In article      View Article
 
[3]  Akande, J.A., Olowonirejuaro, A.O., & Okwara-Kalu, C.E. (2014). A study of level and sources of stress among secondary school students. Journal of Research and Method in Education, 4(5), 32-36).
In article      
 
[4]  Weiten, W. Llyod, M.A., Dunn, D.S. Hammer, E.Y. (2009). Psychology applied to modern life: Adjusted on the 21st century (9th ed). Belmont: Wadoworth.
In article      
 
[5]  Akinade, E.A. (2005); Dictionary of Guidance and Counselling. Ibadan: Olu-Akin Publisher
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[6]  Amadi, G.N. (2007). Human Stress and Management. A realistic approach, Port Harcourt: Emhai Printing and Publishing Company, Nigeria
In article      
 
[7]  Nwankwo O.C. (2010), Psychological basis of counselling and adolescent perspective. Port Harcourt: Pam Unique Publishers Company Limited.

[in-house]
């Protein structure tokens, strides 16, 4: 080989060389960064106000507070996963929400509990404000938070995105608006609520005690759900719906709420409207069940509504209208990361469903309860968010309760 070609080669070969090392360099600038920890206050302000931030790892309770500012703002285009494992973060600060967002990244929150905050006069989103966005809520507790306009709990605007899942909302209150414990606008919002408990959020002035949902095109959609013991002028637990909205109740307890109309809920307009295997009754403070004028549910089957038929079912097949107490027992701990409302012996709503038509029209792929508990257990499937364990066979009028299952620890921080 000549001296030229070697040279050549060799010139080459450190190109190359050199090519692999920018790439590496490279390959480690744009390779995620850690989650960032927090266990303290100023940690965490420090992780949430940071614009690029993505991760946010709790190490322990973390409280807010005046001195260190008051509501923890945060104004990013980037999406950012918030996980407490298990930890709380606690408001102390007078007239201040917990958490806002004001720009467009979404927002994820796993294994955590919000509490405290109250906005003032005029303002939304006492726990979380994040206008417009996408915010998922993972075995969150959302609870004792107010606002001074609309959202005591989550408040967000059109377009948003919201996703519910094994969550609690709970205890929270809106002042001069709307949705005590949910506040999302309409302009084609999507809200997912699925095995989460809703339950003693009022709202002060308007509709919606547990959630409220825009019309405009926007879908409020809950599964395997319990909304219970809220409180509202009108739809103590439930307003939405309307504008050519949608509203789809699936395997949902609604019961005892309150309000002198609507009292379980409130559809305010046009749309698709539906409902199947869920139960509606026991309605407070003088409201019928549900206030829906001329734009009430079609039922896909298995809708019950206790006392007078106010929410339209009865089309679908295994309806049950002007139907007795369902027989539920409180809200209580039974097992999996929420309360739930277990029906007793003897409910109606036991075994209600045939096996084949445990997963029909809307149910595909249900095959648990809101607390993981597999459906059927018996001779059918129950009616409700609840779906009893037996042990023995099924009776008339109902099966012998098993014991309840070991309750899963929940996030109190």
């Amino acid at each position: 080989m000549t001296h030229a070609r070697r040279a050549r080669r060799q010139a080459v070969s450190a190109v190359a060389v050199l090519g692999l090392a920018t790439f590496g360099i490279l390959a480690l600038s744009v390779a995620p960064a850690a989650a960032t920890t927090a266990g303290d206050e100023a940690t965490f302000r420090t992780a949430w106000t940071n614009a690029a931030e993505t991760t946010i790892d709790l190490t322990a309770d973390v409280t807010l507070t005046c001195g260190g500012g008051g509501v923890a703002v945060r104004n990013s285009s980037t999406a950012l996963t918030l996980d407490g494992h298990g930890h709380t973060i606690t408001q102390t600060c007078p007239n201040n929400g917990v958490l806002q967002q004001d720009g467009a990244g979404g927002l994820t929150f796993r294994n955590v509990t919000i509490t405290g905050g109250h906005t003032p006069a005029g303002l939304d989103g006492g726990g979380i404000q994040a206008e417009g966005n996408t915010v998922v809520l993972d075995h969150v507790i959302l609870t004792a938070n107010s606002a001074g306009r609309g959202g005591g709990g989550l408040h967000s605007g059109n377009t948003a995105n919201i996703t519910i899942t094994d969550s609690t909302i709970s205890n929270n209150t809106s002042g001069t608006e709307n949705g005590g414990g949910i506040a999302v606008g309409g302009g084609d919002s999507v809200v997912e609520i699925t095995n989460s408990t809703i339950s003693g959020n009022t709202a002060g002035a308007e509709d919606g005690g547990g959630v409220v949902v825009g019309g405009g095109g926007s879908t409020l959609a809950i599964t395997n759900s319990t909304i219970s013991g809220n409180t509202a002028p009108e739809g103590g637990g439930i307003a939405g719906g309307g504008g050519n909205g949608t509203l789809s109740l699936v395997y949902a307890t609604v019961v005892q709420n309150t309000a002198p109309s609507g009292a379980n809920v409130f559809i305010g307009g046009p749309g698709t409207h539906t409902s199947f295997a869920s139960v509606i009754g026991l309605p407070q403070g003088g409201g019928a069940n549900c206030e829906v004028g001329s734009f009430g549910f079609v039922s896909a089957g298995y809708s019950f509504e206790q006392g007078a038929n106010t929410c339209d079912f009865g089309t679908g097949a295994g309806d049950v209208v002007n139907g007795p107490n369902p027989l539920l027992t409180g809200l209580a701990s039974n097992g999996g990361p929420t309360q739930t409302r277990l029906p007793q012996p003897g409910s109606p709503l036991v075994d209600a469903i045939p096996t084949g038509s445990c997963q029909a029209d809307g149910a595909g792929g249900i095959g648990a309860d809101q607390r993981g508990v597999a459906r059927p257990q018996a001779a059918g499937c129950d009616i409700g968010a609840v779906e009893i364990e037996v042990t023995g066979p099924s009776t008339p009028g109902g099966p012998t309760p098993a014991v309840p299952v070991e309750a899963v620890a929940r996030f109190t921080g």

In article      PubMed
 
[8]  Kairwean, C. (2010). A study of stress sources among college student in Taiwan. Journal of Academic and Business Ethics, 2(1), 35-41.
In article      View Article
 
[9]  College Planning Group (2011), 37 Causes of high school stress. Timeline website contact.
In article      
 
[10]  Backovic, D.V. Zivojinovic, J.I, Maksimovict Maksimovic, M. (2012). Gender differences in academic stress and burnout among medical students in final years of education. Psychiatric Danubin, 24 (2), 175-181.
In article      PubMed